The early Mir results were replicated after ISS crewmembers were questioned and their responses analyzed. No purported mission "2nd half" performance deterioration effects (e,g,, 3rd quarter phenomenon) were noted in general (Kanas et al. 2006). In a related study by this research team, ISS crewmembers show evidence of an improvement in mental health as they adapt to the space working environment, mood and social climate improved over the course of the missions. There were some indication of displacement (perceived lack of support and faulting others) during stressful times. Mission Control teams were interviewed in order to examine major leadership challenges, impacts to mission management, and solutions to those challenges (Clement et al. 2006). Geographic separation and communication were identified as key challenges requiring continued effort to mitigate. Strong interpersonal relationships, communication and flexibility are critical for all leaders working ISS operations. Crewmembers also viewed leadership support, but not control or task role, as an important factor in team cohesion (Kanas et al. 2007). Post mission surveys of crewmembers were used to evaluate strategies to enhance crewmembers' inflight stress tolerance and postflight adjustment. Other factors, including cultural sophistication and language flexibility, were analyzed among members of both crew and supporting Mission Control teams, and while differences in these cultural parameters were noted between U.S. and Russian teams, and the crew and Mission Control teams (crews and Russian controllers exhibited higher scores on cultural sophistication) they did not appear to be related to mood and social climate variables (Ritscher et al. 2006), and no evidence was found, with both Mir and ISS, to support the notion that the degree of cultural sophistication would be associated with individual or group distress. One finding with the clearest implication for risk is the high level of work pressure reported among Americans, which persists despite having been somewhat lessened in the ISS program (Boyd et al. 2009).
Individuals who can adapt to the demands of an inhospitable or extreme environment can derive benefit from their experiences, a phenomenon known as salutogenesis. When a series of cosmonaut trainees recently underwent a challenging psychological stress test in an isolation chamber, most reported positive personal growth effects such as improved self-confidence. Evidence from prior work and new analyses also show evidence for this adaptation with ISS crewmembers. A better understanding of psychological adaptation and salutogenesis during space flight should help to develop strategies to enhance in-flight stress tolerance and post-flight adjustment (Ritsher 2007).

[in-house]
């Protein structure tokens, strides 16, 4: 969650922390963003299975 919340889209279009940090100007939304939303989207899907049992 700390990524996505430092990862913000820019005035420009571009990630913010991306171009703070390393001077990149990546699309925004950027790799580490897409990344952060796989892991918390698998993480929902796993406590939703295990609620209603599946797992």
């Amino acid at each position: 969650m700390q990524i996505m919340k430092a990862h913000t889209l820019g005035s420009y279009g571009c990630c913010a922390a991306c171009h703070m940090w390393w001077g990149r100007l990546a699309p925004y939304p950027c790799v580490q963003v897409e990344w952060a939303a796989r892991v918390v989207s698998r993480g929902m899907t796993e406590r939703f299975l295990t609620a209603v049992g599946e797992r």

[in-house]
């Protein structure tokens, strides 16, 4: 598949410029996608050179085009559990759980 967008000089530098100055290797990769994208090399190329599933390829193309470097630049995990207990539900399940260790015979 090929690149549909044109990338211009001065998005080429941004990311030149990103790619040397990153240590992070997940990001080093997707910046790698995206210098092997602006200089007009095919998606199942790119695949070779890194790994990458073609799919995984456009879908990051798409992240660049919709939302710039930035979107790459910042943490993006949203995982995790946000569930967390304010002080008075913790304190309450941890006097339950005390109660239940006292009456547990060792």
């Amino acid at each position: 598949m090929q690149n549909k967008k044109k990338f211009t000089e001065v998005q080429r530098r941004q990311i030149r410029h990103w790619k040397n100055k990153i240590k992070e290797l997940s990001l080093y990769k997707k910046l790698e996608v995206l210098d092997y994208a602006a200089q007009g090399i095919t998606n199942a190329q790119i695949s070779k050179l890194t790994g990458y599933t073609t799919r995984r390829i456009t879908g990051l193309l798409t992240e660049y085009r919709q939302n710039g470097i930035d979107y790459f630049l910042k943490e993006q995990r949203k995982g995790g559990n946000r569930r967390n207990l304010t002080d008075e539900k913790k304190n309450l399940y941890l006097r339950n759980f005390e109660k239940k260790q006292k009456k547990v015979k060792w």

Individual communication style can be correlated to the profile of mood states (POMS) to reveal mood disturbances. Data suggest that crewmembers with similar POMS profiles had similar communication patterns. In a space flight the appearance of certain psychological complexities would become apparent both in POMS profile change and in communicative style change. It is shown that the analysis of the crew communication can be regarded as a new objective method of dynamic psychological monitoring of astronauts which allows for the diagnoses of negative changes in their psycho-emotional state (Kanas 2008).
Recent studies comparing high versus low autonomy for international partner crewmembers showed that high work autonomy was well received by the crew, mission goals were accomplished, and there were no adverse effects. During the high autonomy period, crewmember mood and self-direction were reported as being better but the mission control personnel reported more anxiety and work role confusion. Crewmembers working on future exploration missions beyond low Earth orbit will be more autonomous and less dependent on mission control direction and support than crewmembers engaged in an on-orbit mission. Little is known about how this autonomy will affect operations, and the ISS could provide a test bed for studies that explore this issue (Kanas et al. 2009).
Clement JL, Ritsher JB. Operating the ISS: Cultural and leadership challenges. 56th International Astronautical Congress, Fukuoka, Japan; 2005 11 pp..
Kanas NA, Ritsher JB, Salnitskiy VP, Gushin VI, Weiss DS, Saylor SA, Kozerenko OP, Marmar CR. Human interactions in space: ISS versus Shuttle/Mir. 56th International Astronautical Congress, Fukuoka, Japan; 2005
Kanas NA, Ritsher JB. Leadership Issues with Multicultural Crews on the International Space Station: Lessons learned from Shuttle/Mir. Acta Astronautica. 2005; ;56:932-936.. DOI: 10.1016/j.actaastro.2005.01.020.
Kanas NA, Ritsher JB, Salnitskiy VP, Gushin VI, Saylor SA, Weiss DS, Marmar CR. Cultural and Language Backgrounds of International Space Station Program Personnel. 57th International Astronautical Congress, Valencia, Spain; 2006
Kanas NA, Ritsher JB, Salnitskiy VP, Gushin VI, Weiss DS, Saylor SA, Kozerenko OP, Marmar CR. Psychosocial interactions durring ISS missions. Acta Astronautica. 2007; 60(4-7): 329-335. DOI: 10.1016/j.actaastro.2006.09.001.
Kanas NA, Ihle EC, Ritsher JB, Saylor SA. Psychological Adaptation and Salutogenesis in Space: Lessons from a Series of Studies. Acta Astronautica. 2007; 60(4-7): 336-340. DOI: 10.1016/j.actaastro.2006.09.002.
Kanas NA, Saylor SA, Ritsher JB. Do Psychological Decrements Occur During the 2nd Half of Space Missions?. 57th International Astronautical Congress, Valencia, Spain; 2006
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Clement JL, Kanas NA, Ritsher JB, Saylor SA. Leadership Challenges in ISS Operations: Lessons Learned from Junior and Senior Mission Control Personnel. 57th International Astronautical Congress, Valencia, Spain; 2006
Kanas NA, Ritsher JB, Gushin VI, Saylor SA. Cultural differences in patterns of mood states on board the International Space Station. 56th International Astronautical Congress, Fukuoka, Japan; 2005 4 pp.